George Washington Papers

From George Washington to Colonel Stephen Moylan, 29 April 1778

To Colonel Stephen Moylan

Head Quarters Valley Forge 29th April 1778

Dear Sir

I recd yours of the 21st instant.1 I am as much at a loss as you can possibly be how to procure Arms for the Cavalry; there are 107 Carbines in Camp, but no Swords or pistols of any consequence. Genl Knox informs me, that the 1100 Carbines, which came in to the Eastward, and were said to be fit for Horsemen, were only a lighter kind of Musket. I beleive Colo. Baylor and Bland have procured Swords from Hunters manufactory in Virginia,2 but I do not think it will be possible to get a sufficient number of pistols, except they are imported on purpose: I long ago urged to Congress the necessity of importing a large quantity of Horse accoutrements from France, but whether the order was ever given, or whether they have miscarried in the passage I do not know.3

I suppose the Horses purchased by Governor Livingston’s order in Jersey will be immediately delivered to the different Regiments.4 Colo. Baylor and Bland will send on those purchased in Virginia without loss of time,5 and I am informed that a number are purchased and purchasing in this State.6 Necessity will oblige us to bring them into the feild very raw, as I look upon it too late to think of engaging the Connecticut Militia Horse, neither do I think the number you mention could be procured.

If the Enemy wait for Reinforcements, it will probably be a considerable time before the Campaign grows active and fatiguing, and if the Officers are attentive, great progress may be made in training while the duty is easy. I am Dear Sir Yr most obt Servt for his Excellency the Commander in Chief.

Tench Tilghman

L, in Tench Tilghman’s writing, DLC: Miscellaneous Manuscripts Collection, Philip Landsdale; ADf, DLC:GW; Varick transcript, DLC:GW. Although Tilghman signed this letter on GW’s behalf, the content indicates that it is from GW, and the Varick transcript has GW’s name in the signature position. Moylan replied to GW on 5 May.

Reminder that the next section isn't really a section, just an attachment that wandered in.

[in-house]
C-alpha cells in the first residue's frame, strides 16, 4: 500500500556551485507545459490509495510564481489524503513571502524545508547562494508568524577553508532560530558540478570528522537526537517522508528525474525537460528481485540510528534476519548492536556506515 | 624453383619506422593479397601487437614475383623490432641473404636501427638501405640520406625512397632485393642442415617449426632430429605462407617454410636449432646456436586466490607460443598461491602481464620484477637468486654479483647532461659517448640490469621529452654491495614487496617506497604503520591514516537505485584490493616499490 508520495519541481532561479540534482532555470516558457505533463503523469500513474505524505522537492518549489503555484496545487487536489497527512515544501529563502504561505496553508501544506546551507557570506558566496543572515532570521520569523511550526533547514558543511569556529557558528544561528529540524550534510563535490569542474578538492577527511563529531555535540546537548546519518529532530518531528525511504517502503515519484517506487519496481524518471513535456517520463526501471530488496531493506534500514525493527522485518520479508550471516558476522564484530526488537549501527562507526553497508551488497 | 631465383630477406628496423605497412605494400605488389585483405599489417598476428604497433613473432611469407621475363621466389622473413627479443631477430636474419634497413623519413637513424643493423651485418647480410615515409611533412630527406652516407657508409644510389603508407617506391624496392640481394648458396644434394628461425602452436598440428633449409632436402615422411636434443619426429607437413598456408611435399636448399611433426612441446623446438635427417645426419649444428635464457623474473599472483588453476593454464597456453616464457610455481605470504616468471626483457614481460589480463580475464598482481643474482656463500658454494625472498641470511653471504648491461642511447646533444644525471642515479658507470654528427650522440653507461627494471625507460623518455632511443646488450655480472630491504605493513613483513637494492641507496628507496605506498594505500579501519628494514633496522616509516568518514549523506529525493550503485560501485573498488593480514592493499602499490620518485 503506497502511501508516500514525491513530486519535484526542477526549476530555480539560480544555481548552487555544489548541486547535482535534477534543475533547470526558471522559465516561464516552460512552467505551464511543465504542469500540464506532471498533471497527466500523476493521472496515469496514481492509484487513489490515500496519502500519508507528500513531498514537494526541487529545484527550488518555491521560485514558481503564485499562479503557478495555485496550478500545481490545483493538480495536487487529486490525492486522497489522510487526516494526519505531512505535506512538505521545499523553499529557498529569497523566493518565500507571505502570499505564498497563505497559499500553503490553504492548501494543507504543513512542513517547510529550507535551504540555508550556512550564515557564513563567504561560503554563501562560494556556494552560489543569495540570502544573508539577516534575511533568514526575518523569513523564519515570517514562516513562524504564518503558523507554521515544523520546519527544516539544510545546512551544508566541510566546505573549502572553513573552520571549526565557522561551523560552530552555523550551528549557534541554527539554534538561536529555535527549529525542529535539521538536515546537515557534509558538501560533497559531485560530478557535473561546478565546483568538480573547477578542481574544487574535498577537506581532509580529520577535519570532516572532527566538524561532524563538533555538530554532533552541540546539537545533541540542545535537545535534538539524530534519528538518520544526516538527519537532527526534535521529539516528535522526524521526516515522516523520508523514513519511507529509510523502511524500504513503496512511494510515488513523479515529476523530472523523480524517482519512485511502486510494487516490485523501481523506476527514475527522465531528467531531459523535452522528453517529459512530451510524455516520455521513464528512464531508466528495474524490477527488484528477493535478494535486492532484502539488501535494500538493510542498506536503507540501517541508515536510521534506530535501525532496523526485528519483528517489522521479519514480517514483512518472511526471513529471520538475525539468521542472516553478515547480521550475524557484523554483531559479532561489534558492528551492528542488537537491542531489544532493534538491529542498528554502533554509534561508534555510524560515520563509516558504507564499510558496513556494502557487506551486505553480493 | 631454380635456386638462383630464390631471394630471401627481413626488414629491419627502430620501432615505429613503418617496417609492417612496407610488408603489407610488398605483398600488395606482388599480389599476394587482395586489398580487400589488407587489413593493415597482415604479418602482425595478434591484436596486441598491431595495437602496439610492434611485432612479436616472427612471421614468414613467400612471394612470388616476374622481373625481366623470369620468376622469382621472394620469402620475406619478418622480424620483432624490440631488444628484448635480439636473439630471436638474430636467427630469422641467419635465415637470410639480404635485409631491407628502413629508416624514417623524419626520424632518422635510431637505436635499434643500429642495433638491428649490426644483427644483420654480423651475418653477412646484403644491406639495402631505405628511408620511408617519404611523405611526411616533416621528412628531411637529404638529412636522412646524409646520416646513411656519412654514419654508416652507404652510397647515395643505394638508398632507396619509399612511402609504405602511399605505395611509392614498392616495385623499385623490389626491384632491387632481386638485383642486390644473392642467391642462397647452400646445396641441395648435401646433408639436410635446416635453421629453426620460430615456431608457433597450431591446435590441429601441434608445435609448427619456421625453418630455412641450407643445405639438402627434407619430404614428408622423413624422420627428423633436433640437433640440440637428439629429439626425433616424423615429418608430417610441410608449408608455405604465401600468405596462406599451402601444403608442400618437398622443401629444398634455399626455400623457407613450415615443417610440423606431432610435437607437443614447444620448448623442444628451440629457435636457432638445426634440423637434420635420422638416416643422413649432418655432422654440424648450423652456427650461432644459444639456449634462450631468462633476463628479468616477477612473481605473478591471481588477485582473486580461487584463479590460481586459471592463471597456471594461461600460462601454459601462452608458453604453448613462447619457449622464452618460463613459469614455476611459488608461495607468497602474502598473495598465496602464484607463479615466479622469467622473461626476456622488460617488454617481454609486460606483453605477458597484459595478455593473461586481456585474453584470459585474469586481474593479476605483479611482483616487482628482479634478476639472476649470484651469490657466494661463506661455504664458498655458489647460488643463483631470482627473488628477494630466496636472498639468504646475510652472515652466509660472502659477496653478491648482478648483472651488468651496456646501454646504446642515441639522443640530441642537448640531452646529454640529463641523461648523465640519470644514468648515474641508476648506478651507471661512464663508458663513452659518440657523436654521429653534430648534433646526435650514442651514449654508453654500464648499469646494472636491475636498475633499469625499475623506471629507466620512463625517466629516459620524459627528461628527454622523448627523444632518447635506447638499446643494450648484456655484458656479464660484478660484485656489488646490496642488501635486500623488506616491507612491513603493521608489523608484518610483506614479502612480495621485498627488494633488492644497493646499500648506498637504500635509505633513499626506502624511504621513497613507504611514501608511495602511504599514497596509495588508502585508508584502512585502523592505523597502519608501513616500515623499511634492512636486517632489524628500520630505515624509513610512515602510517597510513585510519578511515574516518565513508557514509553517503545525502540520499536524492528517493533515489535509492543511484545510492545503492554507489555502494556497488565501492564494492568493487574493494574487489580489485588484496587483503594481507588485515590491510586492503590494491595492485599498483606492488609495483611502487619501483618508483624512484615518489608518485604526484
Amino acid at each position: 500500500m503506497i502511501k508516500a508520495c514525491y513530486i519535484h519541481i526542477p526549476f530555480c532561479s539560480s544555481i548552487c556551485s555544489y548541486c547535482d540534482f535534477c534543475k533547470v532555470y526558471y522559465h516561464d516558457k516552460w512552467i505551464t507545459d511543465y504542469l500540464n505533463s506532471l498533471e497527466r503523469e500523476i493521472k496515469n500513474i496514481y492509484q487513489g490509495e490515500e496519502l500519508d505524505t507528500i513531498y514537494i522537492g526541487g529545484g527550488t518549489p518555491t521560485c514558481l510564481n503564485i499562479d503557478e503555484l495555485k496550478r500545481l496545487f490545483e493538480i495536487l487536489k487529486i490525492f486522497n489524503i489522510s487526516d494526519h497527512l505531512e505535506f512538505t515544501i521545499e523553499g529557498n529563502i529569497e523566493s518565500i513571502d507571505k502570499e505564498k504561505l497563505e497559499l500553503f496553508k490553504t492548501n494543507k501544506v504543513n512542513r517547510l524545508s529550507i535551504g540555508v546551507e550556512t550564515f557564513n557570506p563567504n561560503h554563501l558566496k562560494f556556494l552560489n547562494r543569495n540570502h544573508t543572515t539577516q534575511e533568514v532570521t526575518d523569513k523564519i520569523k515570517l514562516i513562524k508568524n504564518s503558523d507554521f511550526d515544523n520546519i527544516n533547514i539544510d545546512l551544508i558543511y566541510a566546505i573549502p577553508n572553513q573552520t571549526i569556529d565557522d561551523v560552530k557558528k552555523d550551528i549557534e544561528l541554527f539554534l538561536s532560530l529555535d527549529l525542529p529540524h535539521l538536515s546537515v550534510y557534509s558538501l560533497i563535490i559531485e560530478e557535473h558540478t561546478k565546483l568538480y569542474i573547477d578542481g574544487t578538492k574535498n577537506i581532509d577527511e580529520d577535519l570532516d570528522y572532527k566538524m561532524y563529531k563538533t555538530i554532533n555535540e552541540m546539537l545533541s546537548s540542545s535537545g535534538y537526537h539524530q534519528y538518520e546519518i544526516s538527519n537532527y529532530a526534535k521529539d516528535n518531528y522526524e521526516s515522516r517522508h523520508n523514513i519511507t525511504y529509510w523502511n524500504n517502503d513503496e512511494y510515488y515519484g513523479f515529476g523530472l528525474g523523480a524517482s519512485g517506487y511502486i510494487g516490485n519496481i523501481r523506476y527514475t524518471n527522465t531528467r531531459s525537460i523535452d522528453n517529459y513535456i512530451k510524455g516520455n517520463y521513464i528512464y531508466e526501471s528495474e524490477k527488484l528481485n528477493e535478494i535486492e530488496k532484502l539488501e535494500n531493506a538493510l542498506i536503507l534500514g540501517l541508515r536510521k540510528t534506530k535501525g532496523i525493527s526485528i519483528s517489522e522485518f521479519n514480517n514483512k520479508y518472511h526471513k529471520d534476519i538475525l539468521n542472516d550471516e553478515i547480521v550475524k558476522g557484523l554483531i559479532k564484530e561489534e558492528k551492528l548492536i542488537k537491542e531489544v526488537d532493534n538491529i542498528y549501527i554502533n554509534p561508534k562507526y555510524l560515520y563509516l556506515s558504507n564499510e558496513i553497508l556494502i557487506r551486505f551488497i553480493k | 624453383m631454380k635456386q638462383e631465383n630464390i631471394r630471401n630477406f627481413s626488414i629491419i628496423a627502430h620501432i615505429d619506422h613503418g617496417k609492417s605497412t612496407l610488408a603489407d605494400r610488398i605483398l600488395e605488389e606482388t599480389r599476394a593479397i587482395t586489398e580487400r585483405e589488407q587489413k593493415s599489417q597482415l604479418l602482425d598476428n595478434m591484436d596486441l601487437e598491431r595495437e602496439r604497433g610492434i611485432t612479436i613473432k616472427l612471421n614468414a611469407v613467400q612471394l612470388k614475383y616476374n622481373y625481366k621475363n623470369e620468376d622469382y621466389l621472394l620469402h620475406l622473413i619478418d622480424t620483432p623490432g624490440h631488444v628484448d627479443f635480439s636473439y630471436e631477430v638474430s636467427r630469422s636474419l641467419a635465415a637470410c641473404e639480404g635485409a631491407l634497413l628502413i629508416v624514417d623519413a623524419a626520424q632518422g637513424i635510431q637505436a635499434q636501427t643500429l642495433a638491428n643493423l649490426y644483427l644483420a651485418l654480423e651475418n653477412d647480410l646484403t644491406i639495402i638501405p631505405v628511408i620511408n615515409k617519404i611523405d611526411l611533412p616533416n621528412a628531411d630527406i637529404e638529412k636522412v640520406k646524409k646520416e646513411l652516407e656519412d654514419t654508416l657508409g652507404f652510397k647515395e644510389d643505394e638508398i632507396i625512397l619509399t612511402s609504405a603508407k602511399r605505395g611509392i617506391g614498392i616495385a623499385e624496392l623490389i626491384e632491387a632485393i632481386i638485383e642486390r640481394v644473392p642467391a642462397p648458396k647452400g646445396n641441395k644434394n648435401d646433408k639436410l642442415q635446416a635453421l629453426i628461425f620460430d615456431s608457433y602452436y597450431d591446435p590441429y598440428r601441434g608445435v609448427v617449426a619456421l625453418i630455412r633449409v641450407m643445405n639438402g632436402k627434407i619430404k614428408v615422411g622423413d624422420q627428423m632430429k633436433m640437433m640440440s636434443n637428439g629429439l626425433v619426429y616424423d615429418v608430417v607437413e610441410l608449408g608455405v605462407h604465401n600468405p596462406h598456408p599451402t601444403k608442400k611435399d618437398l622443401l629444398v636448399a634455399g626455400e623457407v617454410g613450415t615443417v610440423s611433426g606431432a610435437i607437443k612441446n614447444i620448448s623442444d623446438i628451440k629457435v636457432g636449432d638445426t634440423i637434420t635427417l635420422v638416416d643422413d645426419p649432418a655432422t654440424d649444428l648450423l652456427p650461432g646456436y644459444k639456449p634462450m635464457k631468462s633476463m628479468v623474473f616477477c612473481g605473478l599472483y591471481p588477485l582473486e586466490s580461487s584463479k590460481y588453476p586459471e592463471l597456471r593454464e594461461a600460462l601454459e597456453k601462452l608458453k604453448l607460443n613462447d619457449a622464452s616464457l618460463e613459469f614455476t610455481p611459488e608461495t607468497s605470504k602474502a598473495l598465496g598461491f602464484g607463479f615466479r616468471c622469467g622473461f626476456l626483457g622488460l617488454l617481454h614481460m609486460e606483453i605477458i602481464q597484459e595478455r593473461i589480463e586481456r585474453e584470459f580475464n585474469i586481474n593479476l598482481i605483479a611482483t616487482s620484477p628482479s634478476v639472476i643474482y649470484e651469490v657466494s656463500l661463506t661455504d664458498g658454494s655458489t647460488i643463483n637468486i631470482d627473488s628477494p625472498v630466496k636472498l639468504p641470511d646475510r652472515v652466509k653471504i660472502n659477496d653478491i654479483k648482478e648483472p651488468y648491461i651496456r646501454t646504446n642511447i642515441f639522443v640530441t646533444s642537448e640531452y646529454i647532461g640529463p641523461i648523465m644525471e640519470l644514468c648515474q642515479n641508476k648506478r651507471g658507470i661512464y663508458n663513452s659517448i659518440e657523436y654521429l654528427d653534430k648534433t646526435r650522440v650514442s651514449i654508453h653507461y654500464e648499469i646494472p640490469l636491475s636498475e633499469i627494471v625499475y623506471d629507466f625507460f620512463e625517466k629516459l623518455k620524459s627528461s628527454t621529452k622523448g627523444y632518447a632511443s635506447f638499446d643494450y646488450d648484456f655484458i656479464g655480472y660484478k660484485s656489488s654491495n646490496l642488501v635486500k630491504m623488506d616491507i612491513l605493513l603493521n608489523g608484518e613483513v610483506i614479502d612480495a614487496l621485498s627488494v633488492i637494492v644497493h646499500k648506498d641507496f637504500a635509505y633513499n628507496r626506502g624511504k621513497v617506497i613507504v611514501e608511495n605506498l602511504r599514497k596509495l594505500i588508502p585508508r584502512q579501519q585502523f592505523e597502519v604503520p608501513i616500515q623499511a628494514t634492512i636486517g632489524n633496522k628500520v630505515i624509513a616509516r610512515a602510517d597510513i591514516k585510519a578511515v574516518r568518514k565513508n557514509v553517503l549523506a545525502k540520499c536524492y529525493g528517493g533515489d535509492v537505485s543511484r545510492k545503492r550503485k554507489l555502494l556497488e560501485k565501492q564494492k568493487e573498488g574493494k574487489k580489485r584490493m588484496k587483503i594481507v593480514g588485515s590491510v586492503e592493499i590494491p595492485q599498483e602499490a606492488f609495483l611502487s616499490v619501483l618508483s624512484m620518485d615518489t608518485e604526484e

1This letter has not been found.

2James Hunter, Sr. (d. 1785), operated Hunter’s Iron Works at the falls of the Rappahannock River above Falmouth and also manufactured muskets for the state of Virginia in a smaller operation at Fredericksburg. In February 1777 the Virginia council had asked Hunter “to fabricate so many Arms requisite for Cavalry as may be sufficient to arm a Regiment compleat” (Va. State Council Journals description begins H. R. McIlwaine et al., eds. Journals of the Council of the State of Virginia. 5 vols. Richmond, 1931–82. description ends , 1:332).

4For discussion of the purchase of horses in New Jersey, see William Livingston to GW, 15 April, and note 3 to that document. The New-Jersey Gazette (Trenton) of 23 April printed Livingston’s directive that the purchasers should send the horses “as soon as purchased . . . to Capt. Harrison, at Pennington; to Col. Shelden, at Chatham; to Major Clough, at Trenton; or to Lieut. Col. White, at Brunswick, or the commanding officers at those places.”

6On 28 Feb. the Continental Congress camp committee had written Pennsylvania supreme executive council President Thomas Wharton, Jr., requesting that the state purchase horses for the use of the Continental dragoons. For reports to Wharton from some of the men purchasing horses under state authority, see Pa. Archives description begins Samuel Hazard et al., eds. Pennsylvania Archives. 9 ser., 138 vols. Philadelphia and Harrisburg, 1852–1949. description ends , 1st ser., 6:396, 415, 443, 448 (see also Adam Reigart to John Hambright, 5 July 1778, ibid., 626; and Pa. Col. Records description begins Colonial Records of Pennsylvania. 16 vols. Harrisburg, 1840–53. description ends , 6:447, 489).

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